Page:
Saturday, March 14, 2009

Critical Dialogue:

RADCLIFFE BAILEY – Monday, March 16th, 2009

11:00am Room B04 Auditorium Downstairs

Radcliffe Bailey was born in 1968 in Bridgeton, NJ. He grew up in Atlanta, earning a BFA from the Atlanta College of Art in 1991. In 2004, Bailey received a Joan Mitchell Foundation Grant. In 2006, he was a visiting faculty member at Skowheagan School of Painting and Sculpture. This year, in 2008, the artist created large-scale glass works while participating in the Toledo Museum of Art’s Guest Artist Pavilion Project (GAPP). From 2001 to 2006, Bailey taught at the Lamar Dodd School of Art at the University of Georgia. His art is represented in many museum collections including the Metropolitan Museum of Art, the Smithsonian, San Francisco Museum of Art, Corcoran Gallery of Art, Museum of Fine Arts, Houston, Nelson-Atkins Museum, Kansas City, Harvard University Art Collection, Art Institute of Chicago, Birmingham Museum of Art, Mint Museum of Art, Norton Museum of Art, and in Atlanta at Hammonds House, MoCA Ga, and the High Museum of Art. In 1994, his work was included in “The Hale Woodruff Memorial Exhibition” at The Studio Museum of Harlem. In 1996, Bailey gained acclaim for his large-scale mural, Saints, commissioned by Atlanta’s Hartsfield-Jackson International Airport for the summer Olympics. “Radcliffe Bailey: The Magic City” (2001), presented at the Birmingham Museum of Art, and Blaffer Gallery, University of Houston, is his most notable solo museum show to date. Other solo exhibitions have been presented at Clark Atlanta University, Rhodes College, Memphis, Cheekwood Museum, Nashville, and Jacksonville Museum of Modern Art, Florida. Bailey’s work was included in the traveling exhibition, “Black President: The Art and Legacy of Fela Anikulapo-Kuti.” Other notable group shows include presentations at Emory University, and the Contemporary Arts Center, Cincinnati. Currently, his large-scale sculptural work, “Storm at Sea,” is part of “NeoHooDoo: Art for a Forgotten Faith,” curated by Franklin Sirmans at the Menil Collection, Houston, 2008.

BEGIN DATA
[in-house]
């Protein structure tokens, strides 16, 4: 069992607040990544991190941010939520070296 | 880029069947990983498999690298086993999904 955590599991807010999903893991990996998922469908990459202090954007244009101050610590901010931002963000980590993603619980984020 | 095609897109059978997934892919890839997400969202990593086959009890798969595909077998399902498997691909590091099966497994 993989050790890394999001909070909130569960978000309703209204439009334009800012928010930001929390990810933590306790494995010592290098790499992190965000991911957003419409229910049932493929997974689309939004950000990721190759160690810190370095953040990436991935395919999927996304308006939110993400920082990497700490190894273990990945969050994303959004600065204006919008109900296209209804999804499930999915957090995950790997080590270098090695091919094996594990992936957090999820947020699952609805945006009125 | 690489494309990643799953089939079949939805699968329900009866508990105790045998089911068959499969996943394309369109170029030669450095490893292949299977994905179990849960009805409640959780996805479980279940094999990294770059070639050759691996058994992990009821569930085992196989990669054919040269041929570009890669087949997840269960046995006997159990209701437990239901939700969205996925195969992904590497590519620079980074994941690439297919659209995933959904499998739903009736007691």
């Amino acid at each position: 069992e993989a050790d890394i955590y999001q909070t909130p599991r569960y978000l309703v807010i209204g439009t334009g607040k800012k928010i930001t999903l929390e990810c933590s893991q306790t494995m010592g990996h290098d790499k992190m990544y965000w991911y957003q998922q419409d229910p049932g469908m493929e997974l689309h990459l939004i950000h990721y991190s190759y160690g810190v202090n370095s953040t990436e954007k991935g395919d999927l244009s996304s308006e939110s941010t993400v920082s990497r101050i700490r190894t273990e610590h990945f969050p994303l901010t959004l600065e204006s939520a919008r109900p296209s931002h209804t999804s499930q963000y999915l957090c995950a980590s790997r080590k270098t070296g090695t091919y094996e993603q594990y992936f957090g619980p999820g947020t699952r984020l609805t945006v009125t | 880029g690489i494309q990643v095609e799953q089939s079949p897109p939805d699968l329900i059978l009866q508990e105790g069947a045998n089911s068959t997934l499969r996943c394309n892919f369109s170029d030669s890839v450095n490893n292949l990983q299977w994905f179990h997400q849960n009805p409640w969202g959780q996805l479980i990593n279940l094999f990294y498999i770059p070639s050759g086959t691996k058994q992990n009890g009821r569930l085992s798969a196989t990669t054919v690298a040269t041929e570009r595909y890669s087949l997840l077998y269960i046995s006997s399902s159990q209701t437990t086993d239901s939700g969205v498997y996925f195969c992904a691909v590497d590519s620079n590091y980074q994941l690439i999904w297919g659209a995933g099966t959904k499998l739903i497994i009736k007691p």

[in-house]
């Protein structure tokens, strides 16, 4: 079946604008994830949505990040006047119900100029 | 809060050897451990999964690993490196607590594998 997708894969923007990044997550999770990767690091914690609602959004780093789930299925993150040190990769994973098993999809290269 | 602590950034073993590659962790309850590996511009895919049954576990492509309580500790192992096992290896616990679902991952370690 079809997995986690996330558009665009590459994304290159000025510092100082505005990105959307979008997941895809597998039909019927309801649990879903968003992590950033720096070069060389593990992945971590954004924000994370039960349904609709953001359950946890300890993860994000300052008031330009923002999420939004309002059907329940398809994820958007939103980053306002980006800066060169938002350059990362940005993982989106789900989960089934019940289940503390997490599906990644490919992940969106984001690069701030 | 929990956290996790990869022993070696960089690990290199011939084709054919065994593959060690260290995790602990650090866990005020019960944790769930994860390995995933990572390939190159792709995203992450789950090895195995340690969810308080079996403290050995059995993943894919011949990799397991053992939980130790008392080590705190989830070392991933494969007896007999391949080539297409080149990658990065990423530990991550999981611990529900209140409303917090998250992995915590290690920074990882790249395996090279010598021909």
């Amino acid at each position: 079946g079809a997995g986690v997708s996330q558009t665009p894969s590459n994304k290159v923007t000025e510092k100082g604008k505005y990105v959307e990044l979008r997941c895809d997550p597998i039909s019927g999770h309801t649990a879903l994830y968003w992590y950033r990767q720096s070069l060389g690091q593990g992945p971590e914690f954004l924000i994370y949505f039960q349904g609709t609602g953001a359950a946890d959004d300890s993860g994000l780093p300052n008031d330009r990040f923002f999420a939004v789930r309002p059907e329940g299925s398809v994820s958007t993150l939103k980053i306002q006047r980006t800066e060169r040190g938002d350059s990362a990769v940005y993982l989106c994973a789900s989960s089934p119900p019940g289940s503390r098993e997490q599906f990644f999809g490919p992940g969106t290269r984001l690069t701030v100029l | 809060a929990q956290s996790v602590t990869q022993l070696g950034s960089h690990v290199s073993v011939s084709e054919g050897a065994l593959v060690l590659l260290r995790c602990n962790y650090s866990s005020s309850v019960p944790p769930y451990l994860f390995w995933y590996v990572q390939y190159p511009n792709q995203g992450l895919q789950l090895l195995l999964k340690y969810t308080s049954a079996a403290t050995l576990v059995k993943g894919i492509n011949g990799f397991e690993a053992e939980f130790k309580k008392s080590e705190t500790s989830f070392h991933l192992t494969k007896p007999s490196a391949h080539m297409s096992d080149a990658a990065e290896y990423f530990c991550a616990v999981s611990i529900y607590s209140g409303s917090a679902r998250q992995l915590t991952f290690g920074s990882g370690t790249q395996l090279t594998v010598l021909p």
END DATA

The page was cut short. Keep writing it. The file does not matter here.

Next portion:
No comments: